Photo Credit Grant Munroe
Chasing a record that has stood for 103 years
April 8, 2016
Eric Burns resting before his next jump.

Eric Burns resting before his next jump.

UPDATE: Eric Burns broke the 103-year-old school long jump record held by Phil Stiles ’13 at Saturday’s (April 16) Prep Invitational at Lawrence Central High School, Indianapolis. Burns set a new mark of 23-feet-8.25-inches. Stiles mark was 23-7.

Eric Burns is chasing ghosts.

Earlier this year, the Culver Military first-classman broke the indoor long jump record of 22-feet-3-inches set by Lawrence Hume ’37. Burns (New Carlisle, Ind.) broke Hume’s record with a leap of 22-6¾. Then he jumped 22-10½ at the New Balance Indoor Nationals in New York on March 11 to set the current mark.

Now, he has his sights set on the 23-7 outdoor record currently held by Phil Stiles ’13 – that’s 1913.

Stiles’ record is 103 years old. But the history behind it is even more remarkable. That mark set the national interscholastic record and stood as the top high school leap for 31 years. It was the best mark in Indiana for 45 years.

He went on to have a remarkable career at the University of Wisconsin and for the Chicago Athletic Association team. He received All-America honors and won two AAU national titles. The Chicago Tribune said on Aug. 1, 1915, that Stiles was regularly jumping over 24 feet in preparation for the national AAU meet.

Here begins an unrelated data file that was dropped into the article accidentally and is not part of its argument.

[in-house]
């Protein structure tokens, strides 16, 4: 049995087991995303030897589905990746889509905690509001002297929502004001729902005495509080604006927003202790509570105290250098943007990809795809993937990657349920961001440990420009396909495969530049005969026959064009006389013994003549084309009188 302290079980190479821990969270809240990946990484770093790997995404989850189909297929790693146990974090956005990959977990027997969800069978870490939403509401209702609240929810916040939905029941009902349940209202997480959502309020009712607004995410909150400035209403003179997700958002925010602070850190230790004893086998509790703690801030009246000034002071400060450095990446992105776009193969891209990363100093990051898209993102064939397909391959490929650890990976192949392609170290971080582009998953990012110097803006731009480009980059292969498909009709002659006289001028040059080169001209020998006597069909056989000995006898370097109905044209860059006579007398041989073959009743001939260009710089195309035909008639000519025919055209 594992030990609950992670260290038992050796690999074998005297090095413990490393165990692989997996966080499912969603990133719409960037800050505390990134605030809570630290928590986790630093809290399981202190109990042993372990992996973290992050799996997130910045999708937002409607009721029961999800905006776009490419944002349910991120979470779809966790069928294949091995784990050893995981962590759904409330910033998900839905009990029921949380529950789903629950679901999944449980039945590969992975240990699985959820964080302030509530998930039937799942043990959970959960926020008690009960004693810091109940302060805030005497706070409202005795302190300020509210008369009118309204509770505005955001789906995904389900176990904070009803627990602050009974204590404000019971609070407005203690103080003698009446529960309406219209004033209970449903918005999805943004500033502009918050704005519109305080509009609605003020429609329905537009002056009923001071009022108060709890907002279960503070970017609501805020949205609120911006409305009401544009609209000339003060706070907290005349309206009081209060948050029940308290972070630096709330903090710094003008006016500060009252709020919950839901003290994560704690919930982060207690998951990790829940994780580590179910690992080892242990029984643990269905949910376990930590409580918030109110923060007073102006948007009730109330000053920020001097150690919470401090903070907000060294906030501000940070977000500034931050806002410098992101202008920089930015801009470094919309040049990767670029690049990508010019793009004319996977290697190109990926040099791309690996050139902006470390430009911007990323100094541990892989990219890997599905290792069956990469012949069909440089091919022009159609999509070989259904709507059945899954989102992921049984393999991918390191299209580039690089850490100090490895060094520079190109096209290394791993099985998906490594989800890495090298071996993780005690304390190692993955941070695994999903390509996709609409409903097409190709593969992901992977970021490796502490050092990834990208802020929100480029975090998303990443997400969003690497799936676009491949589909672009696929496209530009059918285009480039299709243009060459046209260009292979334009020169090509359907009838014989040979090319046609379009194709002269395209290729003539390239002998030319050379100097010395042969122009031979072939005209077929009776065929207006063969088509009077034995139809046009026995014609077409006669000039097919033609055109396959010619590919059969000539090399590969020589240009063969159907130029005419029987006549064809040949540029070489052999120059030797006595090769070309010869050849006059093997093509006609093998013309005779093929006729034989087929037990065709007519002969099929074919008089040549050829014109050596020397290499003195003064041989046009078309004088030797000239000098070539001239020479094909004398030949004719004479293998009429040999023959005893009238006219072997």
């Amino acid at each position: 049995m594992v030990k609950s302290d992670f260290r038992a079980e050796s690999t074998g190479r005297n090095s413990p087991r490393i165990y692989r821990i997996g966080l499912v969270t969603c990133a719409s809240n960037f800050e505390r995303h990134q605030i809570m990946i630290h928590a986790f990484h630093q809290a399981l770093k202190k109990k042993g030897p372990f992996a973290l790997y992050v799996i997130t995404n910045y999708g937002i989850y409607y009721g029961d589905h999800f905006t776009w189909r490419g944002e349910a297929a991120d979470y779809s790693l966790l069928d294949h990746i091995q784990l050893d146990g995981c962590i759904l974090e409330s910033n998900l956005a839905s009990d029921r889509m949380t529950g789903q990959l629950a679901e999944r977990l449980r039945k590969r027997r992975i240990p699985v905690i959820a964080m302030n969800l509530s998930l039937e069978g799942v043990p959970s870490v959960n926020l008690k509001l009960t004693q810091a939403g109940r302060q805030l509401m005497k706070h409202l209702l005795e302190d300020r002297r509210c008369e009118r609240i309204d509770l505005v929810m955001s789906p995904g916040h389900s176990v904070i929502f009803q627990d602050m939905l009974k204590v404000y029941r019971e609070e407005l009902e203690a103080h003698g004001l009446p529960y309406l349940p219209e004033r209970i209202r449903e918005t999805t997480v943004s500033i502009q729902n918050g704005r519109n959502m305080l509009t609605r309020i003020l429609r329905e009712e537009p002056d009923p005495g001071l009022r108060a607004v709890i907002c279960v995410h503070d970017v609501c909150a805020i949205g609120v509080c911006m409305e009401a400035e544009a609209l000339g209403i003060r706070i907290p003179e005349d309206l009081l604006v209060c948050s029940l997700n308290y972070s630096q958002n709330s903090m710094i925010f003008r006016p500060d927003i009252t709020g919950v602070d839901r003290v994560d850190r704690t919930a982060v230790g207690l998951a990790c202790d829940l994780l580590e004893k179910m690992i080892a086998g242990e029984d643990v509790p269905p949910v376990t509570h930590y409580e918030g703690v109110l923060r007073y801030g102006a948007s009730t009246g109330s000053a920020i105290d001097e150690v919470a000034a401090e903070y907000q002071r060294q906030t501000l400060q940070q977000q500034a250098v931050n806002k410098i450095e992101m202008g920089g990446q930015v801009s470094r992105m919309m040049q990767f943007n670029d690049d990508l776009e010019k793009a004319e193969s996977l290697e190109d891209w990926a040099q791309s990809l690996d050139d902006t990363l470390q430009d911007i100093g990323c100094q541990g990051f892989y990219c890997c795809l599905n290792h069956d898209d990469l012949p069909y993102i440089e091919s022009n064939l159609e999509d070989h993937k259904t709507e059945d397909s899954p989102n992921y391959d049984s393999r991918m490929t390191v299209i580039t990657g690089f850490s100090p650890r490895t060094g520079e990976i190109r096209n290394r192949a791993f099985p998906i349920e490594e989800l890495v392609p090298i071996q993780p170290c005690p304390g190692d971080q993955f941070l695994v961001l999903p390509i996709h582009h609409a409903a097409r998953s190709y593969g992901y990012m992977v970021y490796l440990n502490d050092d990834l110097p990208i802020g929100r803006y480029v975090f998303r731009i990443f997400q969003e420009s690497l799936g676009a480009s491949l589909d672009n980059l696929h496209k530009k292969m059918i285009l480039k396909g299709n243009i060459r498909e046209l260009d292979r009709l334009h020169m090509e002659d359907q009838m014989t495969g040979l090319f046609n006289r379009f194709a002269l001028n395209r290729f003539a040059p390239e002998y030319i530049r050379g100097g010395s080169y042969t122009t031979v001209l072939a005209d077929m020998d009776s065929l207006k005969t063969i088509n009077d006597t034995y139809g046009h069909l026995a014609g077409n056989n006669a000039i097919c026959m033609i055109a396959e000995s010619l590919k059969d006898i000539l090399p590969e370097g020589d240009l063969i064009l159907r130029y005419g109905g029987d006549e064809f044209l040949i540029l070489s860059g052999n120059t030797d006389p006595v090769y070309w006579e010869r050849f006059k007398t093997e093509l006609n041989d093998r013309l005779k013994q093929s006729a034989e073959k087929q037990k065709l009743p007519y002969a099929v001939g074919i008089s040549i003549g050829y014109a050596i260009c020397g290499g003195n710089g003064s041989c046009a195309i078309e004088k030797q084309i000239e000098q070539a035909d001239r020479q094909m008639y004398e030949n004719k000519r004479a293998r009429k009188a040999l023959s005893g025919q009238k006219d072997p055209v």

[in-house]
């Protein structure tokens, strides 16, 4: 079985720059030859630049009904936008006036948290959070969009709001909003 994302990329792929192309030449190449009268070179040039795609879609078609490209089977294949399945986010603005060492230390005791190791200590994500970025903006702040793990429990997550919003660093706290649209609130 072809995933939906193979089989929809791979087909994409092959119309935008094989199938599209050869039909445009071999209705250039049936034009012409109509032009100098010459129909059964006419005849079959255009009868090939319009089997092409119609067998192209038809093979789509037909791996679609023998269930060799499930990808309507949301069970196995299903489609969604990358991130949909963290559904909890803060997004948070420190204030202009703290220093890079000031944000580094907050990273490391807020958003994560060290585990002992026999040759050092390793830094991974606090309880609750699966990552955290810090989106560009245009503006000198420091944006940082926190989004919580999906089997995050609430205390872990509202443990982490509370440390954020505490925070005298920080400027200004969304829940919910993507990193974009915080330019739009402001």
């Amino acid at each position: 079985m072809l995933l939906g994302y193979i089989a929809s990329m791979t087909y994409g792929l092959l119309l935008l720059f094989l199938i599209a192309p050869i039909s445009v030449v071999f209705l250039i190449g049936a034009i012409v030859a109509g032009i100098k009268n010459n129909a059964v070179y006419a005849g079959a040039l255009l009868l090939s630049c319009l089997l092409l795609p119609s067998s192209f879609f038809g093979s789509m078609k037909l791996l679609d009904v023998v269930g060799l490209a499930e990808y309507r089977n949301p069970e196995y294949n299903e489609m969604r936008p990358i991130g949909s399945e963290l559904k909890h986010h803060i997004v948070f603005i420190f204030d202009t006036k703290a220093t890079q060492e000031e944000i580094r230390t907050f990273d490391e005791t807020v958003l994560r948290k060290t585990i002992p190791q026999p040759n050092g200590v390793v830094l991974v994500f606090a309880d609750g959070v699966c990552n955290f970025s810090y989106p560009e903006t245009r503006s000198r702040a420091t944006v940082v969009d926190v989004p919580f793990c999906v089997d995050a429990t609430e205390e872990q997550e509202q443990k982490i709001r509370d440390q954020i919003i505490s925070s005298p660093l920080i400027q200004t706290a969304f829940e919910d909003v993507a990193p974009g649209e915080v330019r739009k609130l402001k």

I would almost feel bad about breaking it. His name has been on the board for so long . . .

Phil Stiles (rgiht) in a 1913 promotional postcard.

Phil Stiles (rgiht) in a 1913 promotional postcard.

Stiles would have garnered even more attention if he had been able to participate in the Olympics, but the 1916 Games were canceled due to World War I. He is in the Culver Academies’ Athletic Hall of Fame and  Indiana Association of Track and Cross Country Coaches Hall of Fame.

Burns honored as WSBT
Outstanding Student-Athlete

Now that Burns owns the indoor mark, he is working to break Stiles’ outdoor record before graduating and continuing his athletic career at Loyola University of Chicago. And he does have a special admiration for both records, considering the eras in which they were set.

“One (Hume’s indoor record) was set before World War II. The other (Stiles’ outdoor record) before World War I,” Burns said. “It’s pretty remarkable. You think about how everything has improved – the track conditions, the shoes, what we know about training. People look at the record board and see the ’13 after (Stiles) name and just assume it’s 2013.

“I would almost feel bad about breaking it,” Burns, who has jumped over 23 feet outdoors, said. “His name has been on the board for so long . . .

“But that doesn’t mean that I still don’t want it.”

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